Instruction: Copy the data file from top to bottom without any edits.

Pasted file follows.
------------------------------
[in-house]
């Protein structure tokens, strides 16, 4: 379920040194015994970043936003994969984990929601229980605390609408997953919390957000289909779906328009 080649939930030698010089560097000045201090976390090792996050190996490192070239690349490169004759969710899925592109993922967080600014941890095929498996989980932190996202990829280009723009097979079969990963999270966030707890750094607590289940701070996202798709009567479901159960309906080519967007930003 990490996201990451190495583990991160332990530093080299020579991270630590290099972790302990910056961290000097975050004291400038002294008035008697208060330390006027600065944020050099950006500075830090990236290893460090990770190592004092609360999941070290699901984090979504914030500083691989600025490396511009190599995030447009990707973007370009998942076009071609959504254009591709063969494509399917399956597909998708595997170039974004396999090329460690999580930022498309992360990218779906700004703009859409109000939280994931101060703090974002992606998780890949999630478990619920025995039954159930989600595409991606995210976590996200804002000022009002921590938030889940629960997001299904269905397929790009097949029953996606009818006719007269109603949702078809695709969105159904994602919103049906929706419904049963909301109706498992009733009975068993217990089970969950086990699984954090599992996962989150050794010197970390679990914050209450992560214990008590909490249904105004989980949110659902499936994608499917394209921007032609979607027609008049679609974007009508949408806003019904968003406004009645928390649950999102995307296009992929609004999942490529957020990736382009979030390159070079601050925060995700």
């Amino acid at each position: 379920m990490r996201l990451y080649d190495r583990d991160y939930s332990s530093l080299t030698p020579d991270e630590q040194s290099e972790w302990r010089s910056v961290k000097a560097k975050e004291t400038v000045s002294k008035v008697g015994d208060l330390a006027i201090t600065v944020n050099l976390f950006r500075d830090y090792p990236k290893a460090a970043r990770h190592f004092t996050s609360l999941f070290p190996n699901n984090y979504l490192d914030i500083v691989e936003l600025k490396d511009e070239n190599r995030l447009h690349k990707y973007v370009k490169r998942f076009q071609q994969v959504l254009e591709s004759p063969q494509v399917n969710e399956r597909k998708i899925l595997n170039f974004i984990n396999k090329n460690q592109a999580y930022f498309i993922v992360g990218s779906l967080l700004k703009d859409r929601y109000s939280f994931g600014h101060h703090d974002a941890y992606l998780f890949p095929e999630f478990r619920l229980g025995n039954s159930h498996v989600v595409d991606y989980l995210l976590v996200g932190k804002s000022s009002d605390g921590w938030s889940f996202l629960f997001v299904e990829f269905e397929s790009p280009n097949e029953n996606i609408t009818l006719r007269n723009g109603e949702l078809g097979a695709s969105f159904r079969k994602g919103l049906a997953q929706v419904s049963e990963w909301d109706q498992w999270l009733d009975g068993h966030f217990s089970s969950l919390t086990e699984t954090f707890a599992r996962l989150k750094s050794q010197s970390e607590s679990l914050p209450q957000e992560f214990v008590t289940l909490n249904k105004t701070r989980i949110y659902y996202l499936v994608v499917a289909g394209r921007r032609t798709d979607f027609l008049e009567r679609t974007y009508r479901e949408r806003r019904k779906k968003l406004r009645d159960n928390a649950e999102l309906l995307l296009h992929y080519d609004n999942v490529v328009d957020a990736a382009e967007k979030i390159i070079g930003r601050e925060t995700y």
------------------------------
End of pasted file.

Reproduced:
[in-house]
């Protein structure tokens, strides 16, 4: 379920040194015994970043936003994969984990929601229980605390609408997953919390957000289909779906328009 080649939930030698010089560097000045201090976390090792996050190996490192070239690349490169004759969710899925592109993922967080600014941890095929498996989980932190996202990829280009723009097979079969990963999270966030707890750094607590289940701070996202798709009567479901159960309906080519967007930003 990490996201990451190495583990991160332990530093080299020579991270630590290099972790302990910056961290000097975050004291400038002294008035008697208060330390006027600065944020050099950006500075830090990236290893460090990770190592004092609360999941070290699901984090979504914030500083691989600025490396511009190599995030447009990707973007370009998942076009071609959504254009591709063969494509399917399956597909998708595997170039974004396999090329460690999580930022498309992360990218779906700004703009859409109000939280994931101060703090974002992606998780890949999630478990619920025995039954159930989600595409991606995210976590996200804002000022009002921590938030889940629960997001299904269905397929790009097949029953996606009818006719007269109603949702078809695709969105159904994602919103049906929706419904049963909301109706498992009733009975068993217990089970969950086990699984954090599992996962989150050794010197970390679990914050209450992560214990008590909490249904105004989980949110659902499936994608499917394209921007032609979607027609008049679609974007009508949408806003019904968003406004009645928390649950999102995307296009992929609004999942490529957020990736382009979030390159070079601050925060995700």
């Amino acid at each position: 379920m990490r996201l990451y080649d190495r583990d991160y939930s332990s530093l080299t030698p020579d991270e630590q040194s290099e972790w302990r010089s910056v961290k000097a560097k975050e004291t400038v000045s002294k008035v008697g015994d208060l330390a006027i201090t600065v944020n050099l976390f950006r500075d830090y090792p990236k290893a460090a970043r990770h190592f004092t996050s609360l999941f070290p190996n699901n984090y979504l490192d914030i500083v691989e936003l600025k490396d511009e070239n190599r995030l447009h690349k990707y973007v370009k490169r998942f076009q071609q994969v959504l254009e591709s004759p063969q494509v399917n969710e399956r597909k998708i899925l595997n170039f974004i984990n396999k090329n460690q592109a999580y930022f498309i993922v992360g990218s779906l967080l700004k703009d859409r929601y109000s939280f994931g600014h101060h703090d974002a941890y992606l998780f890949p095929e999630f478990r619920l229980g025995n039954s159930h498996v989600v595409d991606y989980l995210l976590v996200g932190k804002s000022s009002d605390g921590w938030s889940f996202l629960f997001v299904e990829f269905e397929s790009p280009n097949e029953n996606i609408t009818l006719r007269n723009g109603e949702l078809g097979a695709s969105f159904r079969k994602g919103l049906a997953q929706v419904s049963e990963w909301d109706q498992w999270l009733d009975g068993h966030f217990s089970s969950l919390t086990e699984t954090f707890a599992r996962l989150k750094s050794q010197s970390e607590s679990l914050p209450q957000e992560f214990v008590t289940l909490n249904k105004t701070r989980i949110y659902y996202l499936v994608v499917a289909g394209r921007r032609t798709d979607f027609l008049e009567r679609t974007y009508r479901e949408r806003r019904k779906k968003l406004r009645d159960n928390a649950e999102l309906l995307l296009h992929y080519d609004n999942v490529v328009d957020a990736a382009e967007k979030i390159i070079g930003r601050e925060t995700y």